Learn more about what's to come from Canada's black 'n' roll quartet.
Wormwitch, consisting of guitarist Colby Hink, bassist/vocalist Robin Harris, and newly added drummer Israel Langlais, put together a cohesive blend of black metal with rock 'n' roll on their explosive debut record Strike Mortal Soil (2017), making for the perfect soundtrack to any violent activity. However, as aggressive and ferocious as the record may sound, it's important to note that this isn't just another heavy record made for circle pits. The lyrical content put together by Harris was deeply rooted in emotion and passion and Strike Mortal Soil does an exceptional job of embodying sentiment with musical aggression.
With their debut record out now on Prosthetic, there's no doubt that Wormwitch is here to stay. With only one record out, we're excited to see how the band will continue to evolve and take their musicianship to the next level.
We talk to guitarist Colby Hink about what's to come from Wormwitch, the artistic component of their relentless debut record, and what it's like for the band to have shared the stage with some renowned bands so early on.
Your debut record is out. You toured behind it and fans across the world are loving it. Where does Wormwitch go from here?
The next step for us is to release our new album. We could’ve spent more time touring Strike Mortal Soil, but over the course of the last year we’ve done so much learning and growing that we’re really itching to begin the new era of Wormwitch.
You guys just finished tracking and sent everything off to be mixed and mastered. How’s the new material sounding?
It’s sounding awesome, we’re already really happy with how it’s turning out. We’re confident that this is a huge step up creatively, and the new songs are much more in line with the sound that we’ve always wanted. This band is finally growing into the band that we’ve always wanted to be in, and we’re treating it like a new beginning. An exciting time for sure.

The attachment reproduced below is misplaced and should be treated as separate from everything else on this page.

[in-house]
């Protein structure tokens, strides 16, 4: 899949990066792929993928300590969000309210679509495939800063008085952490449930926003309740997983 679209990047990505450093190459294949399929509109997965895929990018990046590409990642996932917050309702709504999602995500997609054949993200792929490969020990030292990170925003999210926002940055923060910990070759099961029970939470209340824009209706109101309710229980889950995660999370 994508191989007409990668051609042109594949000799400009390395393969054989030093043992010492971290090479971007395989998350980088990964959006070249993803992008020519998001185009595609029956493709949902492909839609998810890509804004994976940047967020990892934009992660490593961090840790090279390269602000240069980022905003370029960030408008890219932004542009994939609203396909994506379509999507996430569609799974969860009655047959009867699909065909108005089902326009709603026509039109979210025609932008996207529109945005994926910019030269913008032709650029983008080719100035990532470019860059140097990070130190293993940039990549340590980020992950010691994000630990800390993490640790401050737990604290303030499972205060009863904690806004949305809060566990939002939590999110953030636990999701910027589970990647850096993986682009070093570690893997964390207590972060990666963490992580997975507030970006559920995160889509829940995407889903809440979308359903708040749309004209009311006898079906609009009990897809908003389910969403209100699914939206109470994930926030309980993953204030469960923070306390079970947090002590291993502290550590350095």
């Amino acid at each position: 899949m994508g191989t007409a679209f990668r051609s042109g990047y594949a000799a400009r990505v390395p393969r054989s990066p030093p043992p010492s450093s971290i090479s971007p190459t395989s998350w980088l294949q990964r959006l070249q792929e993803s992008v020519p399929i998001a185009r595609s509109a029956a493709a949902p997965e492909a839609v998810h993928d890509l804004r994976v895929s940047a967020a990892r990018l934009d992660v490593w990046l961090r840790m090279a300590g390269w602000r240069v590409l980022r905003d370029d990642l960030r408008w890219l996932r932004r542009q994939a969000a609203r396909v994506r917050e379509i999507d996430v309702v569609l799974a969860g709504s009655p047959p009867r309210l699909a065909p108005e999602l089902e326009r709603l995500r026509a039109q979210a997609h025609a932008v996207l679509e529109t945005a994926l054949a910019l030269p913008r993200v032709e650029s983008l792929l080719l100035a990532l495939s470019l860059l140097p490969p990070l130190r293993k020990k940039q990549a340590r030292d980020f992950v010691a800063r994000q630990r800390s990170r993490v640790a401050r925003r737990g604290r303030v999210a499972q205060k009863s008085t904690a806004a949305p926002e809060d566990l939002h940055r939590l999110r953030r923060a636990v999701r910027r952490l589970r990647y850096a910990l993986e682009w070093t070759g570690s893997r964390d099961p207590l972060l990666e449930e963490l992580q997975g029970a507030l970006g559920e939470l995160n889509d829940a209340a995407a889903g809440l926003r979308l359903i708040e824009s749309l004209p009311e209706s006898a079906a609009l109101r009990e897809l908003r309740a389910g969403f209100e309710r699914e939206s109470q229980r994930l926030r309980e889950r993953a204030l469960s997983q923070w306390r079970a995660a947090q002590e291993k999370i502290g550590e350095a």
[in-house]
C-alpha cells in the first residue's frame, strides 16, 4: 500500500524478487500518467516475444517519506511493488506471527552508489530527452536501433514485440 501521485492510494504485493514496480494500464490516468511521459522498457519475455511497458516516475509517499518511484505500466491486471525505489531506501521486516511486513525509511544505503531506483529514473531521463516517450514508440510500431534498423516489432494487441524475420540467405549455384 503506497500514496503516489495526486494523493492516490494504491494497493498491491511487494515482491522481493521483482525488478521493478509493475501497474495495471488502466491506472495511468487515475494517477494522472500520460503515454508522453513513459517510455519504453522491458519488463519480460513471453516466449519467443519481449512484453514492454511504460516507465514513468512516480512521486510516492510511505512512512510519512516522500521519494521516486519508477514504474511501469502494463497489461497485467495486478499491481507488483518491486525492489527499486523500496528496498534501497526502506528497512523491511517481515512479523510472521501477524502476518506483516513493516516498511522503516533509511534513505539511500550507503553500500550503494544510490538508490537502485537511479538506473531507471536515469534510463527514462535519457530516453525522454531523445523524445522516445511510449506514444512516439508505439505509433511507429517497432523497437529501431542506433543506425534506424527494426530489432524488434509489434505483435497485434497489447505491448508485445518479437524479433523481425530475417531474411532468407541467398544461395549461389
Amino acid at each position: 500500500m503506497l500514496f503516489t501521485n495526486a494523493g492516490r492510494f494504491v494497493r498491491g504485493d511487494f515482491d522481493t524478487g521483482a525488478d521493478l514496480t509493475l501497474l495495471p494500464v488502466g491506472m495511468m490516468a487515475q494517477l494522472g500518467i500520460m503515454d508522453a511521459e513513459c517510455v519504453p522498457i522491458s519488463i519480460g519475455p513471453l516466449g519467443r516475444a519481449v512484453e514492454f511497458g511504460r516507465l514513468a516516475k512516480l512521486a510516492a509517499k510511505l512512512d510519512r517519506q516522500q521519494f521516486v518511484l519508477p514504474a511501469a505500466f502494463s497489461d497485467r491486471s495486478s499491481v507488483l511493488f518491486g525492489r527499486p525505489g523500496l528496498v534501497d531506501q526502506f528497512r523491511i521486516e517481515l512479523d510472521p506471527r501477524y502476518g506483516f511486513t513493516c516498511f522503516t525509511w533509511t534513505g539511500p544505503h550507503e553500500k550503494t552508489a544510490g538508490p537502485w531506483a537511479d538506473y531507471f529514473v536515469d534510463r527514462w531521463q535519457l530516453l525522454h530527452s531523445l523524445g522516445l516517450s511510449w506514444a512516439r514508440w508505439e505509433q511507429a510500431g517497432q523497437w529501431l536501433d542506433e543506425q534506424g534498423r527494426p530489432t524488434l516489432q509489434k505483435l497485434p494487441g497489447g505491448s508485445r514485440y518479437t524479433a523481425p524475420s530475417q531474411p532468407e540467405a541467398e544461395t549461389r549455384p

It’s been a busy year for you so far to say the least, with a heavy cycle of touring behind your debut record ‘Strike Mortal Soil.’ Were you guys working on some of the new material throughout the tour?
Yeah, in a way. We’ve never really been a band that writes on the road, but we did most of our writing while at home between tours. We’ve actually been playing a few new songs on the last couple tours to gauge the crowd reaction and see how they feel on stage.
What can fans expect from Wormwitch’s second record?
You can expect a sound that’s both more aggressive, and more melodic. A lot of the same influences and elements are in place, but I feel like we’ve implemented them more tastefully and in a more refined manner. The new material feels “smarter”... I think we’ve just learned how to better accomplish what we want to accomplish with a song. The whole record is a lot more cohesive and harder hitting. We also pulled out the stops and allowed a lot of new weapons into our creative arsenal- various different instruments, several guitar layers, different vocal styles, etc.
The first record’s lyrics revolved around death and society, and practically the correlation between the two. In terms of lyrical content, is this the direction the band is taking the second time around?
I personally don’t have a hand in the lyric writing process, so I don’t want to say too much and put words in our vocalist’s mouth. I will say though that the lyrics are more based around storytelling, influenced heavily by the old masters of fantasy. The lyrics are an extension of Robin’s worldbuilding pursuits, which are a huge artistic output for him.
Ritual Artwork did the cover art for ‘Strike Mortal Soil’ and depicted a molten, bloody landscape with dreary skies, perfectly fit for the heaviness brought forth by the record. What was the process behind that and is Ritual taking on the second one?